Order of War PC
Published by: Square Enix
Developed by: Wargaming.net
Order of War isn't the most in-depth World War II RTS that I've played but it's certainly one of the more dramatic and accessible ones. The game's emphasis is very much on large scale battles involving large numbers of infantry, tanks, artillery and aircraft. The game tries to give you more of a sense of being in a Hollywood style war rather than becoming too bogged down with realism and there's a lot to like about the game's presentation. The game pretty much succeeds with what it tries to do but this isn't a game that's going to appeal to the grognards out there because it isn't attempting to be realistic. In some respects however, that's no bad thing.
There are two single-player campaigns on offer in Order of War. The American campaign concentrates on Operation Overlord and puts you in charge of the U.S. Army as they set about landing on the beaches of Northern France. The German campaign sees you having to deal with Operation Bagration. Controlling the German Army you'll have to fend off the advancing Russian forces who are determined to push the Germans out of Soviet territory. In total there are 18 missions to play through and quite a generous amount of play time is to be had over the course of the two campaigns. The campaigns, which both offer three difficulty levels, are fairly epic in nature and there's barely time to draw breath as the action is incessant. The game also has a skirmish mode offering six maps to play on and the option to play as the US, German or Russian forces. LAN and Internet play have also been catered for.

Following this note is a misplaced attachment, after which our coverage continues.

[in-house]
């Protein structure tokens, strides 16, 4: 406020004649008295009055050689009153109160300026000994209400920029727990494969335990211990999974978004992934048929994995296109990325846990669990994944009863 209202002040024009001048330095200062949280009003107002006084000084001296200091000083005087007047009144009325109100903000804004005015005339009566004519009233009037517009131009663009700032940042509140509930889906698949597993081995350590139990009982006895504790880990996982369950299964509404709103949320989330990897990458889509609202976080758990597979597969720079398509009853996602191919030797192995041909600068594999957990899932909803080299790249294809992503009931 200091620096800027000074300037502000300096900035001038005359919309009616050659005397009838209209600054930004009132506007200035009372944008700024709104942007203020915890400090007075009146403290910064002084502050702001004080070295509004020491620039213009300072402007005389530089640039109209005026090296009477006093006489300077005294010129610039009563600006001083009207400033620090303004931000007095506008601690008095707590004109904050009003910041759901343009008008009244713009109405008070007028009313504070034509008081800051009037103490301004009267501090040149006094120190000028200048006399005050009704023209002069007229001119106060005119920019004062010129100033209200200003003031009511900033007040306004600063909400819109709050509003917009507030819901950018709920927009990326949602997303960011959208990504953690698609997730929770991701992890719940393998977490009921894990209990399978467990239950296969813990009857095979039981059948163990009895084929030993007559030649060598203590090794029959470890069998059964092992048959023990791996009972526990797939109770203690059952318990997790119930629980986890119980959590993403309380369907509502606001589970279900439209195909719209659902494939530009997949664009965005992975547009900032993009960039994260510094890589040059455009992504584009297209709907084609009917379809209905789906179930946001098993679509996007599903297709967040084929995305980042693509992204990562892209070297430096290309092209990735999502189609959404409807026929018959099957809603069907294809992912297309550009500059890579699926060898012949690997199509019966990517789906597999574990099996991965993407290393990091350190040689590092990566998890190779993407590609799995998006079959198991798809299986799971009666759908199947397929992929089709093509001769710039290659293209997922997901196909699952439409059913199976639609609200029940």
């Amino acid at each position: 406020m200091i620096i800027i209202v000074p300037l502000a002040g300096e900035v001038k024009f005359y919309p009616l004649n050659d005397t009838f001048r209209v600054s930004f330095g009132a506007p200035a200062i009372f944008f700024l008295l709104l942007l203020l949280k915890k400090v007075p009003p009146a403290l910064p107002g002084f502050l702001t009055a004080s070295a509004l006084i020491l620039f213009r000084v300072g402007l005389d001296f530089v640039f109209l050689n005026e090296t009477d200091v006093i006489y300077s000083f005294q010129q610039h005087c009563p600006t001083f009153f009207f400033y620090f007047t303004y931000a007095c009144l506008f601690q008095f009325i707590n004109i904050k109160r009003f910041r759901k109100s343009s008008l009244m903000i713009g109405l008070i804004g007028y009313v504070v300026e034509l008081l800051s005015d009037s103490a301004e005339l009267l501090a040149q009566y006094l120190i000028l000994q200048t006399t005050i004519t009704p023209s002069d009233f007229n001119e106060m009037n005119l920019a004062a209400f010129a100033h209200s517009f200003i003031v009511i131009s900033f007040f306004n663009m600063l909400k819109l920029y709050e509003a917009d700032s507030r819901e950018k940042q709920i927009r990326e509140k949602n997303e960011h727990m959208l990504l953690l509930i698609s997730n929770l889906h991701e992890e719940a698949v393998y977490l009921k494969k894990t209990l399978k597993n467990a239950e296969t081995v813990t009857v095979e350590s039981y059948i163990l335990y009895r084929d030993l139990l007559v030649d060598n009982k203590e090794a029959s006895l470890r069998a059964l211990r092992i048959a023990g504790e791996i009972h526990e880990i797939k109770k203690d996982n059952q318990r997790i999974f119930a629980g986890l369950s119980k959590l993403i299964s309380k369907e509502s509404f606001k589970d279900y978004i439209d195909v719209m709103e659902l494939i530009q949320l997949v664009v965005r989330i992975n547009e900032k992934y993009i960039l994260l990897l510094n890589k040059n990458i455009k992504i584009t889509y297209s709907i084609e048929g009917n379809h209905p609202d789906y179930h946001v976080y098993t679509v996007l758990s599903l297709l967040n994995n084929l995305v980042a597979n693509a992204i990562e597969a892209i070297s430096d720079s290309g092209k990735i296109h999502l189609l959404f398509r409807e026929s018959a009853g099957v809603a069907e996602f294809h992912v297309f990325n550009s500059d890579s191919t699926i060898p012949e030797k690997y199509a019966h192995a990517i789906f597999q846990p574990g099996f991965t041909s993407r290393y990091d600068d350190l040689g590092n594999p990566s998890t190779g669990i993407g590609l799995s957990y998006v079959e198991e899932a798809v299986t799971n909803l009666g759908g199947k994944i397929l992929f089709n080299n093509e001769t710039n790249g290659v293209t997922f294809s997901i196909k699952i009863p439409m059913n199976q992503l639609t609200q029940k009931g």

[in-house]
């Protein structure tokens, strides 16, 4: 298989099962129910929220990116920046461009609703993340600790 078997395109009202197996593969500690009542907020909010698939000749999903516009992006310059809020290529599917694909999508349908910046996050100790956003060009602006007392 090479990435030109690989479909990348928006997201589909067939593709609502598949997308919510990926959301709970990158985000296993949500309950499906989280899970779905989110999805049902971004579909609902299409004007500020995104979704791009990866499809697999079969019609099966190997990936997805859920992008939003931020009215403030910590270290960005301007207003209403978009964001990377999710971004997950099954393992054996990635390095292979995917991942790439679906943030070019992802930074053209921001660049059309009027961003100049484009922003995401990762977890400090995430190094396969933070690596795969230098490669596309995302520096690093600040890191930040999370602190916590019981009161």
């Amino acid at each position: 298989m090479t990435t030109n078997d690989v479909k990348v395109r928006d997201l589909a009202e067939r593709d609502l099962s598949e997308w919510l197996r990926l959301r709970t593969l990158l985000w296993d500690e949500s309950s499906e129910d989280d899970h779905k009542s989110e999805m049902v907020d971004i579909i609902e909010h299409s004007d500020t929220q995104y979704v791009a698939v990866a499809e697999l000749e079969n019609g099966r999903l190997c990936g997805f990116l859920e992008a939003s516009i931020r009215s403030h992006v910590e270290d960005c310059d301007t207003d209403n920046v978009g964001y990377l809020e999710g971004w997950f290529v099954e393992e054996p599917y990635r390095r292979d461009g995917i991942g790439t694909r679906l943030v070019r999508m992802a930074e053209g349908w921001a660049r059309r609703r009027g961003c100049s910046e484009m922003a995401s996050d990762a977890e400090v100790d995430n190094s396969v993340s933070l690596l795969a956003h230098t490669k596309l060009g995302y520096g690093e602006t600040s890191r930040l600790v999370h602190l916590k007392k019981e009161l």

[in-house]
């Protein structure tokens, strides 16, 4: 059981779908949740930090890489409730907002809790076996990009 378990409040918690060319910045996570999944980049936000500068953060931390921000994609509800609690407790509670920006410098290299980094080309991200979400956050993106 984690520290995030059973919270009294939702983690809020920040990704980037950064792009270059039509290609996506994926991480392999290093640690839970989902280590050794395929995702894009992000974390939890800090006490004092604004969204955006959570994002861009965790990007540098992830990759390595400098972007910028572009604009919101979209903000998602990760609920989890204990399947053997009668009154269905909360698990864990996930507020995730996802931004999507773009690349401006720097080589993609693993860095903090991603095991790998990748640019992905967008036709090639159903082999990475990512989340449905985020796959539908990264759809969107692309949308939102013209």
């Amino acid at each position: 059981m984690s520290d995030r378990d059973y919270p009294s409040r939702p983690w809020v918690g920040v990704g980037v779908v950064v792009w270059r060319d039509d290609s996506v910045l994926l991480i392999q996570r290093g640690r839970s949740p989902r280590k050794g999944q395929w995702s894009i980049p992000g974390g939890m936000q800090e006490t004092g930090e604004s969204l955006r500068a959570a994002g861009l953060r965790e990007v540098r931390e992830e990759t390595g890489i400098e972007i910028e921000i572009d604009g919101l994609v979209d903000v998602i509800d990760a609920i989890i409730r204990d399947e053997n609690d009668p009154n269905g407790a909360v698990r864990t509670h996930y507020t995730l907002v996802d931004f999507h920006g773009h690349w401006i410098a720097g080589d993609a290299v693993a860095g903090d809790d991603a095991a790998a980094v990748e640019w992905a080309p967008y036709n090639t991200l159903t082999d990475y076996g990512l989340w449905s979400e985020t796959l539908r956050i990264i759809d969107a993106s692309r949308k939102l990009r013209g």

As we hinted at the beginning of the review, Order of War isn't a game that's attempting to be entrenched in realism. The emphasis is firmly on keeping the dramatic action flowing. There's no base building or advanced tactics to concern yourself with. You'll control various companies of units and your focus is simply on completing the objectives without having to worry about any other kind of micromanagement. Controlling companies rather than individual soldiers allows you to control a large number of units with a minimum of fuss. In some World War II RTS games you've had to tell you units what to do and how to go about things in a very precise manner. That's not possible here but it's not a problem because your units will use their own initiative in choosing their weapons and grenades etc. They don't always make the best job of things however. For instance you won't find your infantry making use of the available cover at all times and that can be a little frustrating.